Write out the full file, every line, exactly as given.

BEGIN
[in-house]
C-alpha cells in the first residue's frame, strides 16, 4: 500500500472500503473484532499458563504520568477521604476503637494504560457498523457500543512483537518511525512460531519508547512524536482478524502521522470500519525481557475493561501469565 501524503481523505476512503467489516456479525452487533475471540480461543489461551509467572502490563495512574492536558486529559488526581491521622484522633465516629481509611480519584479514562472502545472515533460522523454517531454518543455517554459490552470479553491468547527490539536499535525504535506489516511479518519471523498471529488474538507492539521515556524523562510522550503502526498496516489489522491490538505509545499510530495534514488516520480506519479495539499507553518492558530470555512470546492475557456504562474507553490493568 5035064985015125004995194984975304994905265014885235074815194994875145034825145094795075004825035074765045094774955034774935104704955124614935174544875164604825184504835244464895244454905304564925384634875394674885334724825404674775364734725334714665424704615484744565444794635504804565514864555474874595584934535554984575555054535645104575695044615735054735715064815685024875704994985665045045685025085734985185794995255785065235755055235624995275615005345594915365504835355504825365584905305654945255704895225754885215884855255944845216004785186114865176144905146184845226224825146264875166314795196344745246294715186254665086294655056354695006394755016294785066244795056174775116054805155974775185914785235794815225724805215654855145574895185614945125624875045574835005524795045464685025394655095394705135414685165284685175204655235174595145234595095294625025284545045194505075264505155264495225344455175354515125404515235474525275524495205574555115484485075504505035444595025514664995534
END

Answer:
[in-house]
C-alpha cells in the first residue's frame, strides 16, 4: 500500500472500503473484532499458563504520568477521604476503637494504560457498523457500543512483537518511525512460531519508547512524536482478524502521522470500519525481557475493561501469565 501524503481523505476512503467489516456479525452487533475471540480461543489461551509467572502490563495512574492536558486529559488526581491521622484522633465516629481509611480519584479514562472502545472515533460522523454517531454518543455517554459490552470479553491468547527490539536499535525504535506489516511479518519471523498471529488474538507492539521515556524523562510522550503502526498496516489489522491490538505509545499510530495534514488516520480506519479495539499507553518492558530470555512470546492475557456504562474507553490493568 5035064985015125004995194984975304994905265014885235074815194994875145034825145094795075004825035074765045094774955034774935104704955124614935174544875164604825184504835244464895244454905304564925384634875394674885334724825404674775364734725334714665424704615484744565444794635504804565514864555474874595584934535554984575555054535645104575695044615735054735715064815685024875704994985665045045685025085734985185794995255785065235755055235624995275615005345594915365504835355504825365584905305654945255704895225754885215884855255944845216004785186114865176144905146184845226224825146264875166314795196344745246294715186254665086294655056354695006394755016294785066244795056174775116054805155974775185914785235794815225724805215654855145574895185614945125624875045574835005524795045464685025394655095394705135414685165284685175204655235174595145234595095294625025284545045194505075264505155264495225344455175354515125404515235474525275524495205574555115484485075504505035444595025514664995534